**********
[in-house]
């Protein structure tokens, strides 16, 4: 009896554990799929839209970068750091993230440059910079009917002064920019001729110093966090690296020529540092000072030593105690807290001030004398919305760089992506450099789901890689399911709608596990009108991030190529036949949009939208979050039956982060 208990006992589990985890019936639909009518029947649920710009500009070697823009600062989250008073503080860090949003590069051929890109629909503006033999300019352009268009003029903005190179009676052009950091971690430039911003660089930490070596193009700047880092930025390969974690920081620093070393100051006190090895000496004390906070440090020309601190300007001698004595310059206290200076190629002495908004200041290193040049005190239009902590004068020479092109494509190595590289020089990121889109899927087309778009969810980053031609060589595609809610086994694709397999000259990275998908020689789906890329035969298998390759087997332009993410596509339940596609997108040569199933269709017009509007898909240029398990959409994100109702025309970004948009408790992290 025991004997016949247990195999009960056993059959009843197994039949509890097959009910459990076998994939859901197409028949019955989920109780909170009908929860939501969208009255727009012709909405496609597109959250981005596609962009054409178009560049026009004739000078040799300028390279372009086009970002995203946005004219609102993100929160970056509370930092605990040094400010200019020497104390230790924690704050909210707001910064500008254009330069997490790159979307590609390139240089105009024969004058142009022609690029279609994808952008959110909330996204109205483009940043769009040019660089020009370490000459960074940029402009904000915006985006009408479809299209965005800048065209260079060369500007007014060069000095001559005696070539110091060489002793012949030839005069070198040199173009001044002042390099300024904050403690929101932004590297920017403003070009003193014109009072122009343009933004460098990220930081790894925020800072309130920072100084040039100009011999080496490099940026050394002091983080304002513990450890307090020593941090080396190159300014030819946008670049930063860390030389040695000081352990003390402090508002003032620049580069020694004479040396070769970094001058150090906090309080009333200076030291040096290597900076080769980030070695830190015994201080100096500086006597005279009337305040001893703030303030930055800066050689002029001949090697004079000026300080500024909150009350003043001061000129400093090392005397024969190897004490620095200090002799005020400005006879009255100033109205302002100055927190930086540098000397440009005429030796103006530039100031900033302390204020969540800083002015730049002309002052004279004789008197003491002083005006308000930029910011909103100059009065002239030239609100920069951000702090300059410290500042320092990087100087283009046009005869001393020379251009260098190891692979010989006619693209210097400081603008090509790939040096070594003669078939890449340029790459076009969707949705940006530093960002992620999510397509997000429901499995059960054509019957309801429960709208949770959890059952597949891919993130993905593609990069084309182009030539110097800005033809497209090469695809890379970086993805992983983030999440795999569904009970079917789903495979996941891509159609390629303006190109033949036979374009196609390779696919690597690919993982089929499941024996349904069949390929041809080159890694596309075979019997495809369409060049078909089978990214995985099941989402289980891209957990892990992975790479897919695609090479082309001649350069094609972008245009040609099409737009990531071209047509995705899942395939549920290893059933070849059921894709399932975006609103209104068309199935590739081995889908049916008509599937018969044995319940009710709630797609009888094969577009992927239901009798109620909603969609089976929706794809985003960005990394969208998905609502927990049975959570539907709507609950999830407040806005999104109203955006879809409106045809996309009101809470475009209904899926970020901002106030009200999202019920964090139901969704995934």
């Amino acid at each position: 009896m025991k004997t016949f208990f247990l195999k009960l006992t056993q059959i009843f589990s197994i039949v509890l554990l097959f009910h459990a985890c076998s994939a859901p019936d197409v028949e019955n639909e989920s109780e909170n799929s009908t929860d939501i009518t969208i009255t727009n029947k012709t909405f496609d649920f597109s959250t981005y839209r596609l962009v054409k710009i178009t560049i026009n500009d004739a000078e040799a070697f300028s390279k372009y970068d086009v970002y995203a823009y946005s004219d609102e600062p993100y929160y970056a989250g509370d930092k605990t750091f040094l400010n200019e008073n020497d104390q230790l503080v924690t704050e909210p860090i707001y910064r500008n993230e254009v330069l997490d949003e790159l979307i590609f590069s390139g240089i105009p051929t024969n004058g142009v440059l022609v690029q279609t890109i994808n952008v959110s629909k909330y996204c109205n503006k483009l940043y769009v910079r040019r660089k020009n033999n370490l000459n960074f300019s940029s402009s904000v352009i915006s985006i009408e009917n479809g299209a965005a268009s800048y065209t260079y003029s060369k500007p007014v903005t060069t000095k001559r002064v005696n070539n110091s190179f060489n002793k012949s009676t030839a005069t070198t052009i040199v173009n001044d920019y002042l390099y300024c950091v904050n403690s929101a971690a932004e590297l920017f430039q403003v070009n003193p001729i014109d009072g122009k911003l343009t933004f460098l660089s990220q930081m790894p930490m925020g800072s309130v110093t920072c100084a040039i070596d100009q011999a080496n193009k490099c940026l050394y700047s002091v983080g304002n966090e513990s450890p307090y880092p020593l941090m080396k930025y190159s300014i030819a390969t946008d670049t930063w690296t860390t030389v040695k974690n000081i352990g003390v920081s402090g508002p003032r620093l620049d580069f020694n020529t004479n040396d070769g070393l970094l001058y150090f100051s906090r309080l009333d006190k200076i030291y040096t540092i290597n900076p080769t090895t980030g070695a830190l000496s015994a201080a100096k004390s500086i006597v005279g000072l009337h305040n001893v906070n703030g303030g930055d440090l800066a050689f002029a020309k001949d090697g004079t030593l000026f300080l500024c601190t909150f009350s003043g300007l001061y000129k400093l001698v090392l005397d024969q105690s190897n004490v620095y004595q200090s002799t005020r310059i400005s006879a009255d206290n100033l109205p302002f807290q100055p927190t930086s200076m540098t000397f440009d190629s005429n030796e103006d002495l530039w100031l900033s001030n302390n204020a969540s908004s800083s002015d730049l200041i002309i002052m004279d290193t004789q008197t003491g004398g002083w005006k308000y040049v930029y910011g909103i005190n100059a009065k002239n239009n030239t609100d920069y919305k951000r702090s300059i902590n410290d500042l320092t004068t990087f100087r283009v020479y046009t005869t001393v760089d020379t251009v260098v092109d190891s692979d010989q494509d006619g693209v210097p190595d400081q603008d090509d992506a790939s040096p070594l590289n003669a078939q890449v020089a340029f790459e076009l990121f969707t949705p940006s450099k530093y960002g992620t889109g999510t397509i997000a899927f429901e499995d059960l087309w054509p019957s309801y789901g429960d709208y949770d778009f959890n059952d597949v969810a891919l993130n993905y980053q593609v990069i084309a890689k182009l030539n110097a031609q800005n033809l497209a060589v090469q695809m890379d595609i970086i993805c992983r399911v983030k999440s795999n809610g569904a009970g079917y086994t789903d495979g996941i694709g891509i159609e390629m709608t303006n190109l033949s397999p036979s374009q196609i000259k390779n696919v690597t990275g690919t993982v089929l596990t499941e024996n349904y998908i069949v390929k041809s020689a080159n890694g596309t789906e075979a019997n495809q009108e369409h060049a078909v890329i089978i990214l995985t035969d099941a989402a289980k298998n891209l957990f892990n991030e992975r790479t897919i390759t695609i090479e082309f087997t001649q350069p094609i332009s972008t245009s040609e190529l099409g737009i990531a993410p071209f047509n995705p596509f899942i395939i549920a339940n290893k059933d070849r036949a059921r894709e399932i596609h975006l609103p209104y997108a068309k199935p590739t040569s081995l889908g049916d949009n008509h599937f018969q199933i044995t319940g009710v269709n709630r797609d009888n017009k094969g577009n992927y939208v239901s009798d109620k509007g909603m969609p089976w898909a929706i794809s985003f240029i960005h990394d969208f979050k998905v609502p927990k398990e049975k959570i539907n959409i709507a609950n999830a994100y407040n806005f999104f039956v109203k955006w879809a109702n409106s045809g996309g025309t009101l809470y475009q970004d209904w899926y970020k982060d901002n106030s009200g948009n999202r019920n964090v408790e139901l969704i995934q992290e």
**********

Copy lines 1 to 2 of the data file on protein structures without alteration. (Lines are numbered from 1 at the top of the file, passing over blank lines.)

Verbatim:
[in-house]
């Protein structure tokens, strides 16, 4: 009896554990799929839209970068750091993230440059910079009917002064920019001729110093966090690296020529540092000072030593105690807290001030004398919305760089992506450099789901890689399911709608596990009108991030190529036949949009939208979050039956982060 208990006992589990985890019936639909009518029947649920710009500009070697823009600062989250008073503080860090949003590069051929890109629909503006033999300019352009268009003029903005190179009676052009950091971690430039911003660089930490070596193009700047880092930025390969974690920081620093070393100051006190090895000496004390906070440090020309601190300007001698004595310059206290200076190629002495908004200041290193040049005190239009902590004068020479092109494509190595590289020089990121889109899927087309778009969810980053031609060589595609809610086994694709397999000259990275998908020689789906890329035969298998390759087997332009993410596509339940596609997108040569199933269709017009509007898909240029398990959409994100109702025309970004948009408790992290 025991004997016949247990195999009960056993059959009843197994039949509890097959009910459990076998994939859901197409028949019955989920109780909170009908929860939501969208009255727009012709909405496609597109959250981005596609962009054409178009560049026009004739000078040799300028390279372009086009970002995203946005004219609102993100929160970056509370930092605990040094400010200019020497104390230790924690704050909210707001910064500008254009330069997490790159979307590609390139240089105009024969004058142009022609690029279609994808952008959110909330996204109205483009940043769009040019660089020009370490000459960074940029402009904000915006985006009408479809299209965005800048065209260079060369500007007014060069000095001559005696070539110091060489002793012949030839005069070198040199173009001044002042390099300024904050403690929101932004590297920017403003070009003193014109009072122009343009933004460098990220930081790894925020800072309130920072100084040039100009011999080496490099940026050394002091983080304002513990450890307090020593941090080396190159300014030819946008670049930063860390030389040695000081352990003390402090508002003032620049580069020694004479040396070769970094001058150090906090309080009333200076030291040096290597900076080769980030070695830190015994201080100096500086006597005279009337305040001893703030303030930055800066050689002029001949090697004079000026300080500024909150009350003043001061000129400093090392005397024969190897004490620095200090002799005020400005006879009255100033109205302002100055927190930086540098000397440009005429030796103006530039100031900033302390204020969540800083002015730049002309002052004279004789008197003491002083005006308000930029910011909103100059009065002239030239609100920069951000702090300059410290500042320092990087100087283009046009005869001393020379251009260098190891692979010989006619693209210097400081603008090509790939040096070594003669078939890449340029790459076009969707949705940006530093960002992620999510397509997000429901499995059960054509019957309801429960709208949770959890059952597949891919993130993905593609990069084309182009030539110097800005033809497209090469695809890379970086993805992983983030999440795999569904009970079917789903495979996941891509159609390629303006190109033949036979374009196609390779696919690597690919993982089929499941024996349904069949390929041809080159890694596309075979019997495809369409060049078909089978990214995985099941989402289980891209957990892990992975790479897919695609090479082309001649350069094609972008245009040609099409737009990531071209047509995705899942395939549920290893059933070849059921894709399932975006609103209104068309199935590739081995889908049916008509599937018969044995319940009710709630797609009888094969577009992927239901009798109620909603969609089976929706794809985003960005990394969208998905609502927990049975959570539907709507609950999830407040806005999104109203955006879809409106045809996309009101809470475009209904899926970020901002106030009200999202019920964090139901969704995934």